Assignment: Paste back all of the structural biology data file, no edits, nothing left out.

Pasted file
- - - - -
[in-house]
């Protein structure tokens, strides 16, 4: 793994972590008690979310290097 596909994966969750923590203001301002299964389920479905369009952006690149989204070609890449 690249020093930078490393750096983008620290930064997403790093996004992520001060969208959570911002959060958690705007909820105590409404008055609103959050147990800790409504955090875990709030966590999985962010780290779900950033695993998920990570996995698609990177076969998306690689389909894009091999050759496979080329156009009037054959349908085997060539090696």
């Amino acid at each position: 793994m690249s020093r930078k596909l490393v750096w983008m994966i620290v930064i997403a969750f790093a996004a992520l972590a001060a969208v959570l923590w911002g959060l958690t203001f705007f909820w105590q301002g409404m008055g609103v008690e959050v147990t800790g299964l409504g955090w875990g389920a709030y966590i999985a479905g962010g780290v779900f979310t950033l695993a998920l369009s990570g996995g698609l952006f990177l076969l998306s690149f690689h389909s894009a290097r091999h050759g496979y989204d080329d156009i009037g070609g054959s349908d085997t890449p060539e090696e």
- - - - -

[in-house]
């Protein structure tokens, strides 16, 4: 793994972590008690979310290097 596909994966969750923590203001301002299964389920479905369009952006690149989204070609890449 690249020093930078490393750096983008620290930064997403790093996004992520001060969208959570911002959060958690705007909820105590409404008055609103959050147990800790409504955090875990709030966590999985962010780290779900950033695993998920990570996995698609990177076969998306690689389909894009091999050759496979080329156009009037054959349908085997060539090696």
């Amino acid at each position: 793994m690249s020093r930078k596909l490393v750096w983008m994966i620290v930064i997403a969750f790093a996004a992520l972590a001060a969208v959570l923590w911002g959060l958690t203001f705007f909820w105590q301002g409404m008055g609103v008690e959050v147990t800790g299964l409504g955090w875990g389920a709030y966590i999985a479905g962010g780290v779900f979310t950033l695993a998920l369009s990570g996995g698609l952006f990177l076969l998306s690149f690689h389909s894009a290097r091999h050759g496979y989204d080329d156009i009037g070609g054959s349908d085997t890449p060539e090696e």